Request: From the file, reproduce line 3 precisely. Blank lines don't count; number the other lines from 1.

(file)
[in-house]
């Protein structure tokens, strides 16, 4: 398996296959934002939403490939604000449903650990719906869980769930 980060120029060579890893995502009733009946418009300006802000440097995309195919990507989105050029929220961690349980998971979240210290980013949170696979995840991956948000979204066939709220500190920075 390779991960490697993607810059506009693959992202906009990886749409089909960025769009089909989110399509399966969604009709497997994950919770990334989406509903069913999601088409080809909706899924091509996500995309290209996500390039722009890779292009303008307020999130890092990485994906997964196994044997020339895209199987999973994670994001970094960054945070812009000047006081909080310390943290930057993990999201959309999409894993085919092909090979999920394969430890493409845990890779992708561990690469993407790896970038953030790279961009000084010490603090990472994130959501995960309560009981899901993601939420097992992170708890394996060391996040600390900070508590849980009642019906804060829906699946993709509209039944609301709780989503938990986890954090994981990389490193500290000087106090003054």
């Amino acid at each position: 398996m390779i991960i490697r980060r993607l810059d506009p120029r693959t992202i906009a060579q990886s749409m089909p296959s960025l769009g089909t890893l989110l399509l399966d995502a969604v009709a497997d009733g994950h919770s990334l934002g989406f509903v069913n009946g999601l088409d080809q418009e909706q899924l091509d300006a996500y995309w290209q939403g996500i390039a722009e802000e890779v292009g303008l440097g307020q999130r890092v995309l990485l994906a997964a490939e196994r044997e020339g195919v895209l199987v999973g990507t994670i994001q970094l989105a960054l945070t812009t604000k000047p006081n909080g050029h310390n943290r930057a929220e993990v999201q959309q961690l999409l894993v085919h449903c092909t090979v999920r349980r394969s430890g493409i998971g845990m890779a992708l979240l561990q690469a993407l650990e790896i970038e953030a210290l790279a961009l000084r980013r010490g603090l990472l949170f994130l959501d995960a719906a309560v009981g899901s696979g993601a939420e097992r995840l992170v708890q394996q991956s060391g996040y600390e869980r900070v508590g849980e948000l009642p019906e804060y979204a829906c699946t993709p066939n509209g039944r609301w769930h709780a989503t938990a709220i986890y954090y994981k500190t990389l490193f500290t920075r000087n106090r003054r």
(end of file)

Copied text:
């Amino acid at each position: 398996m390779i991960i490697r980060r993607l810059d506009p120029r693959t992202i906009a060579q990886s749409m089909p296959s960025l769009g089909t890893l989110l399509l399966d995502a969604v009709a497997d009733g994950h919770s990334l934002g989406f509903v069913n009946g999601l088409d080809q418009e909706q899924l091509d300006a996500y995309w290209q939403g996500i390039a722009e802000e890779v292009g303008l440097g307020q999130r890092v995309l990485l994906a997964a490939e196994r044997e020339g195919v895209l199987v999973g990507t994670i994001q970094l989105a960054l945070t812009t604000k000047p006081n909080g050029h310390n943290r930057a929220e993990v999201q959309q961690l999409l894993v085919h449903c092909t090979v999920r349980r394969s430890g493409i998971g845990m890779a992708l979240l561990q690469a993407l650990e790896i970038e953030a210290l790279a961009l000084r980013r010490g603090l990472l949170f994130l959501d995960a719906a309560v009981g899901s696979g993601a939420e097992r995840l992170v708890q394996q991956s060391g996040y600390e869980r900070v508590g849980e948000l009642p019906e804060y979204a829906c699946t993709p066939n509209g039944r609301w769930h709780a989503t938990a709220i986890y954090y994981k500190t990389l490193f500290t920075r000087n106090r003054r």